Manipulation of Dysfunctional Spinal Joints Affects Sensorimotor Integration in the Prefrontal Cortex
Manipulation of Dysfunctional Spinal Joints Affects Sensorimotor Integration in the Prefrontal Cortex: A Brain Source Localization Study
SOURCE: Neural Plast. 2016 (Mar 7); 2016: 3704964 ~ FULL TEXT
Dina Lelic, Imran Khan Niazi, Kelly Holt,
Mads Jochumsen, Kim Dremstrup,
Paul Yielder, Bernadette Murphy,
Asbjørn Mohr Drewes, and Heidi Haavik
Department of Gastroenterology and Hepatology,
Aalborg University Hospital,
9000 Aalborg, Denmark
Objectives. Studies have shown decreases in N30 somatosensory evoked potential (SEP) peak amplitudes following spinal manipulation (SM) of dysfunctional segments in subclinical pain (SCP) populations. This study sought to verify these findings and to investigate underlying brain sources that may be responsible for such changes.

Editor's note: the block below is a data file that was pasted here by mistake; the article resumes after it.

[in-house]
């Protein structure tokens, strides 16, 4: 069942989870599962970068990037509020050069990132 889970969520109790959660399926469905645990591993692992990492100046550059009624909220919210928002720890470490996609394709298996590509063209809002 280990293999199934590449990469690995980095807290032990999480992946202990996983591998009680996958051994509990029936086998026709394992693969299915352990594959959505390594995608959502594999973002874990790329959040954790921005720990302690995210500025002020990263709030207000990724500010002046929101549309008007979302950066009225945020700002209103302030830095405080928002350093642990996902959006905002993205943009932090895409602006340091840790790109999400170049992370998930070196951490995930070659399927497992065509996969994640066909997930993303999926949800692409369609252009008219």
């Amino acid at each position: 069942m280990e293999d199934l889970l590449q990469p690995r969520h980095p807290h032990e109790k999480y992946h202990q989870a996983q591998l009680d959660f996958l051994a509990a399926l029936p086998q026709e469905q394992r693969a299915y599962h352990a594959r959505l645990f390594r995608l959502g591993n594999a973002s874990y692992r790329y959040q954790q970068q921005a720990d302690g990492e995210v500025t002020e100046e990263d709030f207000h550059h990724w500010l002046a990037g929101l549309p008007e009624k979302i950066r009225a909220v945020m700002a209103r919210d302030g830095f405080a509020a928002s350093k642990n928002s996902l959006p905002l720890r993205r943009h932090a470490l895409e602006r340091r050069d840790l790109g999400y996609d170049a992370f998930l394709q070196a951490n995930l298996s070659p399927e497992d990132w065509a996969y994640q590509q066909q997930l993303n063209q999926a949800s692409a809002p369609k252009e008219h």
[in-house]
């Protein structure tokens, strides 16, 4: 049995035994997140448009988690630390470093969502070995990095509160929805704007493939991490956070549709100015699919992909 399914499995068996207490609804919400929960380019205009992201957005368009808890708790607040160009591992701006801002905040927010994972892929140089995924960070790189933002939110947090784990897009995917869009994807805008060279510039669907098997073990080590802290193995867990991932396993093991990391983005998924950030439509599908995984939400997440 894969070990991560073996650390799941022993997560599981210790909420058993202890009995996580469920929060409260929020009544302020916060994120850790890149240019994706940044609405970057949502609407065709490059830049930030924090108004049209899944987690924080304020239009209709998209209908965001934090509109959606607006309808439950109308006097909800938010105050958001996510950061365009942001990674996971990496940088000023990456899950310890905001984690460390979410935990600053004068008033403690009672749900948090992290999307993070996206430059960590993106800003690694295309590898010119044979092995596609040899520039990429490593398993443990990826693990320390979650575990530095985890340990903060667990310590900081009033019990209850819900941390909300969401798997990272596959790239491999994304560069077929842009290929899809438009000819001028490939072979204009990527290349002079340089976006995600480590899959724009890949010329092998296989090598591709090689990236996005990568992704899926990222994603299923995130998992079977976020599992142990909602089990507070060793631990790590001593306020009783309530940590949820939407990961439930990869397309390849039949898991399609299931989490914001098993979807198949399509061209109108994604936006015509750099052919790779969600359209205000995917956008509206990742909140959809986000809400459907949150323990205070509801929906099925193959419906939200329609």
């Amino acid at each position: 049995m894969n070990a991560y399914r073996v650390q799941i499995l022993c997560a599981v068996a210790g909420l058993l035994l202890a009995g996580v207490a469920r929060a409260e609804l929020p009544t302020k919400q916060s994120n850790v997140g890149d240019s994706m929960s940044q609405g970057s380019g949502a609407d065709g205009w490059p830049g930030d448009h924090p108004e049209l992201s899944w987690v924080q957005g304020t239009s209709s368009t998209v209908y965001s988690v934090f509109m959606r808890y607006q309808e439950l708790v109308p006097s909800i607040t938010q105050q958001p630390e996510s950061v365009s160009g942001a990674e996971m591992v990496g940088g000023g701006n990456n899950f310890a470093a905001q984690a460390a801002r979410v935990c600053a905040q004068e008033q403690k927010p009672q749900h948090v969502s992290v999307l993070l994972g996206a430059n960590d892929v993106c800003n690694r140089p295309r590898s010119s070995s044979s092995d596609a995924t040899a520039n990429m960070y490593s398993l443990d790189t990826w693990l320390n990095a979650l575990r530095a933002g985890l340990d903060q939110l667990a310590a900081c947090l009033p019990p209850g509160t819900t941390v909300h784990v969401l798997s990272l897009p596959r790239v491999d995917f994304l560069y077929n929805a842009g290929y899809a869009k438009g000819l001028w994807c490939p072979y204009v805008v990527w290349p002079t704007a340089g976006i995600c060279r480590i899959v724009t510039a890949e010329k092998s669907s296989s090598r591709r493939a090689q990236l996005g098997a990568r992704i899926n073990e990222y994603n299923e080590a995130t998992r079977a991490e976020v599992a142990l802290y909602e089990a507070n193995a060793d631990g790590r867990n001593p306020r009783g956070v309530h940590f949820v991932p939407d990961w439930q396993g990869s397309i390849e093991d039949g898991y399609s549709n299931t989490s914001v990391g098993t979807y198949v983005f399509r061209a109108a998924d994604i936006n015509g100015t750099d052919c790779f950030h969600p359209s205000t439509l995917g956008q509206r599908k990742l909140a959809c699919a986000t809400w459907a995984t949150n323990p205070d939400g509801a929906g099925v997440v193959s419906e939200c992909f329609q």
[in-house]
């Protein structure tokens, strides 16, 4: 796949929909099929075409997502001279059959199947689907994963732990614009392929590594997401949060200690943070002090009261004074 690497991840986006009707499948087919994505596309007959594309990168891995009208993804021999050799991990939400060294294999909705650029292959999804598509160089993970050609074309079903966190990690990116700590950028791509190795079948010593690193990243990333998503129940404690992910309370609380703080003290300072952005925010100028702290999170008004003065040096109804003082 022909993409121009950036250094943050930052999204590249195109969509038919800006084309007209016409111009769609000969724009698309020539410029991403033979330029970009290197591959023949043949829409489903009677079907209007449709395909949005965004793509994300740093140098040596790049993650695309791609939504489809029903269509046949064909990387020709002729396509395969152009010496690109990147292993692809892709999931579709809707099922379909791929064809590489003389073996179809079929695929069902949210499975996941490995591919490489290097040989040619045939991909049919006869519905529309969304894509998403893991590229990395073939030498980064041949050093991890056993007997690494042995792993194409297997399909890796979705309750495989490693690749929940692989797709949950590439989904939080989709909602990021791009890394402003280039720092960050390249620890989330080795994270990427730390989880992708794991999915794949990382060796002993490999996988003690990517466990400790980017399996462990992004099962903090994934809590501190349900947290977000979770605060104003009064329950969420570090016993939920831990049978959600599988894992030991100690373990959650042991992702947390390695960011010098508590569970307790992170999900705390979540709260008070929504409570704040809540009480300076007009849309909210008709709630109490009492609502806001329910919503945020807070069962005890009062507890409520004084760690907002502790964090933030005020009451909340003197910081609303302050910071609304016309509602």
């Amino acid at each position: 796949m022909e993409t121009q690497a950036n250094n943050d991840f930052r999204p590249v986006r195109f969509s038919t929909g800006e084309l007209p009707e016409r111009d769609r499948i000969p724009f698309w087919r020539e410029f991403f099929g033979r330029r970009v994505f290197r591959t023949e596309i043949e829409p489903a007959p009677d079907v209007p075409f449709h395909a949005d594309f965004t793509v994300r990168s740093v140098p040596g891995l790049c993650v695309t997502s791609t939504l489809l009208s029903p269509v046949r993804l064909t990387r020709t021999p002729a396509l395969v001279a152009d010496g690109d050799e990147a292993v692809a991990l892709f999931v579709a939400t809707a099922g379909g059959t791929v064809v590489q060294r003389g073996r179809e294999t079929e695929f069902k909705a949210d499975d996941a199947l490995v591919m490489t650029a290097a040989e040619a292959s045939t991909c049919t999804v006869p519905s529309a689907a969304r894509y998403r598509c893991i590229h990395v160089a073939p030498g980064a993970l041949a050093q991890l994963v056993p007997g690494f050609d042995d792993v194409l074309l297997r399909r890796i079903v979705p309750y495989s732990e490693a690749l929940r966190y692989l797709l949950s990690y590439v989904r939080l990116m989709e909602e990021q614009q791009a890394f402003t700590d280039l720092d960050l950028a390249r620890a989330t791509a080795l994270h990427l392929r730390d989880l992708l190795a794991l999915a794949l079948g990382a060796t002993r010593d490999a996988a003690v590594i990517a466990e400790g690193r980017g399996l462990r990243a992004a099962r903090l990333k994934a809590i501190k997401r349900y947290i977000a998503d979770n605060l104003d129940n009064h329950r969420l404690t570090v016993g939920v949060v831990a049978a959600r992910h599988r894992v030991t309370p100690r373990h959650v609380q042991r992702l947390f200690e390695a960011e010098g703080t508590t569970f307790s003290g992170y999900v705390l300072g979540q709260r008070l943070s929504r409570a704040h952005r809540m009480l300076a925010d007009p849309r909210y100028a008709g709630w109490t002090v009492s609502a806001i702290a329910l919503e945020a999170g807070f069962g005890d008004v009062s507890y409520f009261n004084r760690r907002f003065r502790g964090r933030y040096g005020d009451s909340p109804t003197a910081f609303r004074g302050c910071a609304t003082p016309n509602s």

Methods. Nineteen subclinical pain volunteers attended two experimental sessions, SM and control in random order. SEPs from 62-channel EEG cap were recorded following median nerve stimulation (1000 stimuli at 2.3 Hz) before and after either intervention. Peak-to-peak amplitude and latency analysis was completed for different SEPs peak. Dipolar models of underlying brain sources were built by using the brain electrical source analysis. Two-way repeated measures ANOVA was used to assessed differences in N30 amplitudes, dipole locations, and dipole strengths.
Results. SM decreased the N30 amplitude by 16.9 ± 31.3% (P = 0.02), while no differences were seen following the control intervention (P = 0.4). Brain source modeling revealed a 4-source model but only the prefrontal source showed reduced activity by 20.2 ± 12.2% (P = 0.03) following SM.
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